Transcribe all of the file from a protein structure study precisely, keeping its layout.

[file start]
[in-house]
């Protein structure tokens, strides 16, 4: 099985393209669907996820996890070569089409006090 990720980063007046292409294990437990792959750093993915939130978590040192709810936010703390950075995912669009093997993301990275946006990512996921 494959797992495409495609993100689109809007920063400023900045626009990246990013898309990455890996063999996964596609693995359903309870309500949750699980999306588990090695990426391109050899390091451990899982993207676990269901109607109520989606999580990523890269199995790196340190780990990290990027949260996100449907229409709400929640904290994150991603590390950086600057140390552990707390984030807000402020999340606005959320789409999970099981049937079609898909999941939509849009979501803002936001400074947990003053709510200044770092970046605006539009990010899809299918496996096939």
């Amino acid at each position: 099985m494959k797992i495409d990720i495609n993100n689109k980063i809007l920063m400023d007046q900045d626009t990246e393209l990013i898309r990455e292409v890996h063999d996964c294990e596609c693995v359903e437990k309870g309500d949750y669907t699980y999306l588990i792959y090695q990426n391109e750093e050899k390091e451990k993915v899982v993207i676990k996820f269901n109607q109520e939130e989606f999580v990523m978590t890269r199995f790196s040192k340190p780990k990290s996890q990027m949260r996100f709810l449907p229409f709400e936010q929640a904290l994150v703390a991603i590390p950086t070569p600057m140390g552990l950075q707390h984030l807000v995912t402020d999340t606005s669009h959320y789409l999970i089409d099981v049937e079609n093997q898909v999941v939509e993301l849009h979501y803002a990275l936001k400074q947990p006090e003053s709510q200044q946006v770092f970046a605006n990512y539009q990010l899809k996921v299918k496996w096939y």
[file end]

[in-house]
């Protein structure tokens, strides 16, 4: 099985393209669907996820996890070569089409006090 990720980063007046292409294990437990792959750093993915939130978590040192709810936010703390950075995912669009093997993301990275946006990512996921 494959797992495409495609993100689109809007920063400023900045626009990246990013898309990455890996063999996964596609693995359903309870309500949750699980999306588990090695990426391109050899390091451990899982993207676990269901109607109520989606999580990523890269199995790196340190780990990290990027949260996100449907229409709400929640904290994150991603590390950086600057140390552990707390984030807000402020999340606005959320789409999970099981049937079609898909999941939509849009979501803002936001400074947990003053709510200044770092970046605006539009990010899809299918496996096939």
């Amino acid at each position: 099985m494959k797992i495409d990720i495609n993100n689109k980063i809007l920063m400023d007046q900045d626009t990246e393209l990013i898309r990455e292409v890996h063999d996964c294990e596609c693995v359903e437990k309870g309500d949750y669907t699980y999306l588990i792959y090695q990426n391109e750093e050899k390091e451990k993915v899982v993207i676990k996820f269901n109607q109520e939130e989606f999580v990523m978590t890269r199995f790196s040192k340190p780990k990290s996890q990027m949260r996100f709810l449907p229409f709400e936010q929640a904290l994150v703390a991603i590390p950086t070569p600057m140390g552990l950075q707390h984030l807000v995912t402020d999340t606005s669009h959320y789409l999970i089409d099981v049937e079609n093997q898909v999941v939509e993301l849009h979501y803002a990275l936001k400074q947990p006090e003053s709510q200044q946006v770092f970046a605006n990512y539009q990010l899809k996921v299918k496996w096939y």